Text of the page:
There's been more than a few times when Hannah has ended up screaming or sitting down and refusing to leave a fairground whilst others look on in amazement! Eventually we'll work something out with her, but i feel most Chinese parents are either very soft or very hard (i.e. shouting) whereas we are somewhere in the middle. Of course the hardest thing of all is when kids are together, because then you have to fall to the lowest common denominator and let Hannah do whatever her friends do.

Saturday, December 12, 2015

Leah's friends

There has been quite a few changes since i last wrote, 2 months ago.

It began with a phone call from the landlord and his wife; the landlord giving us 1 month notice and his wife saying we should stay, and that as she is the legal owner of the apartment we should listen to her. Preferring not to move out, I decided to pick her sides and see what would happen. A number of tense phone calls and text messages later, with both sides, and it ended up with both of them coming over, meeting me downstairs and the wife giving me the message that she was in agreement with her husband and we were to move out. The husband was 10m away and refusing to speak to me - but making sure his wife delivered the message.

So we moved, thankfully to another fantastic place, though a duplex with stairs between the two floors (not great with a recently begun walking child). We did get luck since we managed to bargain the new landlady down very easily by 15%. And it turns out the apartment comes with plenty of friends for Leah, solving the problem I last wrote about. It seems all of our neighbors have kids her age, and one of the neighbors even runs a daycare center of sorts!

Unlike most apartments where you come our of an elevator in the centre of a tower with apartments on all sides of you; our block has elevators on two ends and 10 appartments in a rown between the ends, with the walkway connecting them all on the outside; this means that all these young kids walk around between everyone's apartments and play together on the walkway, particularly outside our door where the walkway is particularly wide. The result is random kids coming into our apartment, our kid wondering into other apartments, and all the kids playing together in front of our front door half the day (we've even put some playmats out for everyone to play on).

Leah's always on the move now; it has been two months of non-stop walking and she'll soon work out how to run and stay with her sister (rather than trying to chase her and falling over) when they play together. She's usually got a coloring pen in her hand too, which is particularly dangerous with the nice walls, and our blackboard/whiteboard combo is covered in all kinds of colors on the wood and the actual boards!

Leah is also very noisy - talking all the time, though nothing understandable yet. She has clear opnions and voices them often, backing them up with her fingers in terms of what she wants or does not want; and is learning what an attitude is. This usually involves food - since she just eats and eats and eats, and then when you take the food away she expresses her opinion very strongly!

Now that Leah's walking and has an attitude, she is very much into playing and that makes life lots of fun, whether it is in the playroom, or in a shopping mall. From throwing balls into skittles to holding dolls. Though she hasn't yet got a favorite doll, we've already had multiple cases when Hannah and Leah both want to play with the same toys, and we've had to defuse things.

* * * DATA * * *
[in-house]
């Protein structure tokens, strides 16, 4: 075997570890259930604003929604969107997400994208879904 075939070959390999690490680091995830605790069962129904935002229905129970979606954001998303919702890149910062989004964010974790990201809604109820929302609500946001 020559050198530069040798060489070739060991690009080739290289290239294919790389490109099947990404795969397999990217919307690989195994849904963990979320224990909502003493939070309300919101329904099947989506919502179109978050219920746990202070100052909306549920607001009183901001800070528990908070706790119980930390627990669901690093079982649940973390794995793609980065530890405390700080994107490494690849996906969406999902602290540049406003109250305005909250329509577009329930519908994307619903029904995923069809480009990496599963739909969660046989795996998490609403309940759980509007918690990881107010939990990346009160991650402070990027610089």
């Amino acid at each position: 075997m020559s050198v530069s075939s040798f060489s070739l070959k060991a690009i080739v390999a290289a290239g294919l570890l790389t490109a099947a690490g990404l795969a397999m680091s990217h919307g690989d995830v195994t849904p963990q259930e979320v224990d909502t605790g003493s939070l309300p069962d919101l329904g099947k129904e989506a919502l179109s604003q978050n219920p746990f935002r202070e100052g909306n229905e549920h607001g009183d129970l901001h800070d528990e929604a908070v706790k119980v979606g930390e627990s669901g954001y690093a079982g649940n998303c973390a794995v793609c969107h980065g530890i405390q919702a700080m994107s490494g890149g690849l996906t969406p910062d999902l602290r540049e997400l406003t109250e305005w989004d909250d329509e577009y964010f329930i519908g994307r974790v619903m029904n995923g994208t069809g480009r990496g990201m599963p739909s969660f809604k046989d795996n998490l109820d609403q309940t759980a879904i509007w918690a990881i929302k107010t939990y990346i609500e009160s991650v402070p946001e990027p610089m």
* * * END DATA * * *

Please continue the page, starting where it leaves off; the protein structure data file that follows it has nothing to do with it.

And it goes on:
Her cough has cleared up thanks to some good old modern medicine and she seems incredibly smart as she decides what to do and then does it, but then I can't remember what Hannah was doing at that age, so it is hard to compare!

Sunday, October 11, 2015

Cape Town

Flying across Africa is always a fantastic experience with incredible blue skies and great views; it is fascinating seeing the dramatic changes beneath from deserts to grassland, mountains to valleys to savannah. But arriving into Cape Town airport is really, really impressive as Table Mountain is visible from afar alongside the sea, with the City Bowl, as it is known, in between (with the mountain a semi-circular shape on three sides and the sea on the other side, much of the city feel like it is encircled by a bowl). And the plane circles around False Bay (to the South East of Cape Town) and the Cape of Good Hope behind the mountain to land. It is an amazing introduction to a fantastic city.

Before the conference that I was speaking at began I managed to see the Castle (built to defend the city by the Dutch 300 years ago), District 6 Museum (commemorating those who were forcible removed from where they lived during apartheid), the Company's Gardens (very nice, originally where the first traders planted crops that could be used to restock the ships on their way from Europe to India) and the Bo Kaap museum (an area where many Muslims live and famed for its colorful buildings). I also managed to get a ticket for the trip out to Robben Island where Mandela and many other political prisoners were kept during Apartheid. It was a nice boat journey and quite interesting to learn about the island's history and the different things on it: a lighthouse, the village where the wardens and staff used to live (and where the tour guides/administration staff still do), the quarry where prisoners were forced to do hard labor (and in most cases just moving rocks from A to B and then back to A again whilst their eyes were ruined by the reflection of the sunlight off the white stone) and of course to see the prison. I even saw one of the penguins that live on the island (it had run under the tour bus and was hiding there) and a seal that was on one of the rocks in the port.